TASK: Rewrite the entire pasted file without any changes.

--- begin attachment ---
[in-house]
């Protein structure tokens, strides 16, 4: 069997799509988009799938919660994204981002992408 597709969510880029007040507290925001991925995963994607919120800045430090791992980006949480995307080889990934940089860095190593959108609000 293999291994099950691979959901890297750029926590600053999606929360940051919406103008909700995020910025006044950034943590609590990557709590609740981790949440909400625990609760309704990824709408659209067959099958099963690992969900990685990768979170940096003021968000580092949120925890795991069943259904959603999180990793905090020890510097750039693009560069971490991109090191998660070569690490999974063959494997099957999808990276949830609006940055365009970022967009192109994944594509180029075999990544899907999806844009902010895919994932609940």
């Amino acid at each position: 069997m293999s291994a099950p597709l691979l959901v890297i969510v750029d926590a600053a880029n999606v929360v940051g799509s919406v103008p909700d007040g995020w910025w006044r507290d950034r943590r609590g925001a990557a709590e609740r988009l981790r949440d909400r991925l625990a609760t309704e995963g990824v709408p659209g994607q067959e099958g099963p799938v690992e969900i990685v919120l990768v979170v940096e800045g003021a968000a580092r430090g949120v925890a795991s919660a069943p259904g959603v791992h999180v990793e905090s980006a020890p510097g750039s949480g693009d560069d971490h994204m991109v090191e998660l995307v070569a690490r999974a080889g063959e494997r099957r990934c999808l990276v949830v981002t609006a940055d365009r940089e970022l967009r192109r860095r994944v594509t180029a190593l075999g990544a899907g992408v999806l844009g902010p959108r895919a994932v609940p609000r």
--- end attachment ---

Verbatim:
[in-house]
């Protein structure tokens, strides 16, 4: 069997799509988009799938919660994204981002992408 597709969510880029007040507290925001991925995963994607919120800045430090791992980006949480995307080889990934940089860095190593959108609000 293999291994099950691979959901890297750029926590600053999606929360940051919406103008909700995020910025006044950034943590609590990557709590609740981790949440909400625990609760309704990824709408659209067959099958099963690992969900990685990768979170940096003021968000580092949120925890795991069943259904959603999180990793905090020890510097750039693009560069971490991109090191998660070569690490999974063959494997099957999808990276949830609006940055365009970022967009192109994944594509180029075999990544899907999806844009902010895919994932609940």
């Amino acid at each position: 069997m293999s291994a099950p597709l691979l959901v890297i969510v750029d926590a600053a880029n999606v929360v940051g799509s919406v103008p909700d007040g995020w910025w006044r507290d950034r943590r609590g925001a990557a709590e609740r988009l981790r949440d909400r991925l625990a609760t309704e995963g990824v709408p659209g994607q067959e099958g099963p799938v690992e969900i990685v919120l990768v979170v940096e800045g003021a968000a580092r430090g949120v925890a795991s919660a069943p259904g959603v791992h999180v990793e905090s980006a020890p510097g750039s949480g693009d560069d971490h994204m991109v090191e998660l995307v070569a690490r999974a080889g063959e494997r099957r990934c999808l990276v949830v981002t609006a940055d365009r940089e970022l967009r192109r860095r994944v594509t180029a190593l075999g990544a899907g992408v999806l844009g902010p959108r895919a994932v609940p609000r």